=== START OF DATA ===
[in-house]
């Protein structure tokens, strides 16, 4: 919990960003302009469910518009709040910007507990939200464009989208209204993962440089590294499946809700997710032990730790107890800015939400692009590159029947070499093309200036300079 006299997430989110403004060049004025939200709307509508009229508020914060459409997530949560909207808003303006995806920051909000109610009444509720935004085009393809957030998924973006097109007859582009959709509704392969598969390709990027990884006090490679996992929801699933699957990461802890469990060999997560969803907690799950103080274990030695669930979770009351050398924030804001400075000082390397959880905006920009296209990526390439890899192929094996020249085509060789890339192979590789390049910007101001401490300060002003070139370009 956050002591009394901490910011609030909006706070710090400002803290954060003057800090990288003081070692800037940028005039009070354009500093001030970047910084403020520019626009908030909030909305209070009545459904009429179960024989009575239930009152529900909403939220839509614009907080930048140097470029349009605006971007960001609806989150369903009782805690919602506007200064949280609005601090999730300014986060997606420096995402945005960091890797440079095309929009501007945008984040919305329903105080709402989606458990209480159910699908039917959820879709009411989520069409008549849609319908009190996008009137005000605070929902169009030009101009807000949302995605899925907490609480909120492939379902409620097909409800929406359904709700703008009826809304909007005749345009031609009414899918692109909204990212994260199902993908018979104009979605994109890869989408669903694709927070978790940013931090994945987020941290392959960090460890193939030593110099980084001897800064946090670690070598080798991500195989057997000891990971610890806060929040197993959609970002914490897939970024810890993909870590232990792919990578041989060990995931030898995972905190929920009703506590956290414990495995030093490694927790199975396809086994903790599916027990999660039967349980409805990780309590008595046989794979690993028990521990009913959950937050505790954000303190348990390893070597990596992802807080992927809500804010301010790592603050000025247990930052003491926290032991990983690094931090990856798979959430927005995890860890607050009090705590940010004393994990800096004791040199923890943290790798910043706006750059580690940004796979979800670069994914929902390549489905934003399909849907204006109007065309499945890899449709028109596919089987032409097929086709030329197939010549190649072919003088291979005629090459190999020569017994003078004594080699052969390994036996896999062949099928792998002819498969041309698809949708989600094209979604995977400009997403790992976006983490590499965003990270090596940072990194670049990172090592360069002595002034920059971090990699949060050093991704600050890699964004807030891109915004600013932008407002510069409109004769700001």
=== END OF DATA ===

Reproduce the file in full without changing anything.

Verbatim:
[in-house]
């Protein structure tokens, strides 16, 4: 919990960003302009469910518009709040910007507990939200464009989208209204993962440089590294499946809700997710032990730790107890800015939400692009590159029947070499093309200036300079 006299997430989110403004060049004025939200709307509508009229508020914060459409997530949560909207808003303006995806920051909000109610009444509720935004085009393809957030998924973006097109007859582009959709509704392969598969390709990027990884006090490679996992929801699933699957990461802890469990060999997560969803907690799950103080274990030695669930979770009351050398924030804001400075000082390397959880905006920009296209990526390439890899192929094996020249085509060789890339192979590789390049910007101001401490300060002003070139370009 956050002591009394901490910011609030909006706070710090400002803290954060003057800090990288003081070692800037940028005039009070354009500093001030970047910084403020520019626009908030909030909305209070009545459904009429179960024989009575239930009152529900909403939220839509614009907080930048140097470029349009605006971007960001609806989150369903009782805690919602506007200064949280609005601090999730300014986060997606420096995402945005960091890797440079095309929009501007945008984040919305329903105080709402989606458990209480159910699908039917959820879709009411989520069409008549849609319908009190996008009137005000605070929902169009030009101009807000949302995605899925907490609480909120492939379902409620097909409800929406359904709700703008009826809304909007005749345009031609009414899918692109909204990212994260199902993908018979104009979605994109890869989408669903694709927070978790940013931090994945987020941290392959960090460890193939030593110099980084001897800064946090670690070598080798991500195989057997000891990971610890806060929040197993959609970002914490897939970024810890993909870590232990792919990578041989060990995931030898995972905190929920009703506590956290414990495995030093490694927790199975396809086994903790599916027990999660039967349980409805990780309590008595046989794979690993028990521990009913959950937050505790954000303190348990390893070597990596992802807080992927809500804010301010790592603050000025247990930052003491926290032991990983690094931090990856798979959430927005995890860890607050009090705590940010004393994990800096004791040199923890943290790798910043706006750059580690940004796979979800670069994914929902390549489905934003399909849907204006109007065309499945890899449709028109596919089987032409097929086709030329197939010549190649072919003088291979005629090459190999020569017994003078004594080699052969390994036996896999062949099928792998002819498969041309698809949708989600094209979604995977400009997403790992976006983490590499965003990270090596940072990194670049990172090592360069002595002034920059971090990699949060050093991704600050890699964004807030891109915004600013932008407002510069409109004769700001």